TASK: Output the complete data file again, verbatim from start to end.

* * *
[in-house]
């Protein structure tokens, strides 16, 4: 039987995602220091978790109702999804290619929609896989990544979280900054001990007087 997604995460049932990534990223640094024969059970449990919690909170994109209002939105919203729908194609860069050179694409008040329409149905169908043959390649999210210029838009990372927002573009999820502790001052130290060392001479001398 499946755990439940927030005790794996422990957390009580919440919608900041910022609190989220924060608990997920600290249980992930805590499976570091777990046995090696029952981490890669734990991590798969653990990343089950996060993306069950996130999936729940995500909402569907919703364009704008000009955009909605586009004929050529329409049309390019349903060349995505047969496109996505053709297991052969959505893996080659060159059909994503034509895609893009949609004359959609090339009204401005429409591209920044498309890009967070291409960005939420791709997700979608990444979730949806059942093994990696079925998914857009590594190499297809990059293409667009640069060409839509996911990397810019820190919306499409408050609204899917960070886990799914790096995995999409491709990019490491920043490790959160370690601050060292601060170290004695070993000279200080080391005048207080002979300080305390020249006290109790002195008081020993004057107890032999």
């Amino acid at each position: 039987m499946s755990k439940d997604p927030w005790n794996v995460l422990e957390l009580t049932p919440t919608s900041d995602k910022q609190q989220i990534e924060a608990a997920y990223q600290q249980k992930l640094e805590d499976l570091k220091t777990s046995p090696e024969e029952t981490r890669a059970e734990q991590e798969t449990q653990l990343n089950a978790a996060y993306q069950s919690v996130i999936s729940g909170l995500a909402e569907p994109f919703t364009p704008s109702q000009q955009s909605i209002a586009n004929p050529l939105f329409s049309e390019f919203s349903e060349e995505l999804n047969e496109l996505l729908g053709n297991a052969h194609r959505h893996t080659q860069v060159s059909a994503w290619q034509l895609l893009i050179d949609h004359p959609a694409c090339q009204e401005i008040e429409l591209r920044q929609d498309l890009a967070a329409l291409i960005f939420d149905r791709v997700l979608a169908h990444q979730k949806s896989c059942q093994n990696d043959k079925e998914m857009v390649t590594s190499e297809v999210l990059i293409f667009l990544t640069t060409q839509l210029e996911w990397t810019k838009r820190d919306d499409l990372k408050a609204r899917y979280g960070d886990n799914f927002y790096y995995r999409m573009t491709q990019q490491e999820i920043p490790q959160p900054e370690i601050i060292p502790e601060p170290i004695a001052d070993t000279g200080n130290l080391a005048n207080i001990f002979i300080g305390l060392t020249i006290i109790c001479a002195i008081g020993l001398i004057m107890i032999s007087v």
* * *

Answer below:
[in-house]
């Protein structure tokens, strides 16, 4: 039987995602220091978790109702999804290619929609896989990544979280900054001990007087 997604995460049932990534990223640094024969059970449990919690909170994109209002939105919203729908194609860069050179694409008040329409149905169908043959390649999210210029838009990372927002573009999820502790001052130290060392001479001398 499946755990439940927030005790794996422990957390009580919440919608900041910022609190989220924060608990997920600290249980992930805590499976570091777990046995090696029952981490890669734990991590798969653990990343089950996060993306069950996130999936729940995500909402569907919703364009704008000009955009909605586009004929050529329409049309390019349903060349995505047969496109996505053709297991052969959505893996080659060159059909994503034509895609893009949609004359959609090339009204401005429409591209920044498309890009967070291409960005939420791709997700979608990444979730949806059942093994990696079925998914857009590594190499297809990059293409667009640069060409839509996911990397810019820190919306499409408050609204899917960070886990799914790096995995999409491709990019490491920043490790959160370690601050060292601060170290004695070993000279200080080391005048207080002979300080305390020249006290109790002195008081020993004057107890032999």
């Amino acid at each position: 039987m499946s755990k439940d997604p927030w005790n794996v995460l422990e957390l009580t049932p919440t919608s900041d995602k910022q609190q989220i990534e924060a608990a997920y990223q600290q249980k992930l640094e805590d499976l570091k220091t777990s046995p090696e024969e029952t981490r890669a059970e734990q991590e798969t449990q653990l990343n089950a978790a996060y993306q069950s919690v996130i999936s729940g909170l995500a909402e569907p994109f919703t364009p704008s109702q000009q955009s909605i209002a586009n004929p050529l939105f329409s049309e390019f919203s349903e060349e995505l999804n047969e496109l996505l729908g053709n297991a052969h194609r959505h893996t080659q860069v060159s059909a994503w290619q034509l895609l893009i050179d949609h004359p959609a694409c090339q009204e401005i008040e429409l591209r920044q929609d498309l890009a967070a329409l291409i960005f939420d149905r791709v997700l979608a169908h990444q979730k949806s896989c059942q093994n990696d043959k079925e998914m857009v390649t590594s190499e297809v999210l990059i293409f667009l990544t640069t060409q839509l210029e996911w990397t810019k838009r820190d919306d499409l990372k408050a609204r899917y979280g960070d886990n799914f927002y790096y995995r999409m573009t491709q990019q490491e999820i920043p490790q959160p900054e370690i601050i060292p502790e601060p170290i004695a001052d070993t000279g200080n130290l080391a005048n207080i001990f002979i300080g305390l060392t020249i006290i109790c001479a002195i008081g020993l001398i004057m107890i032999s007087v």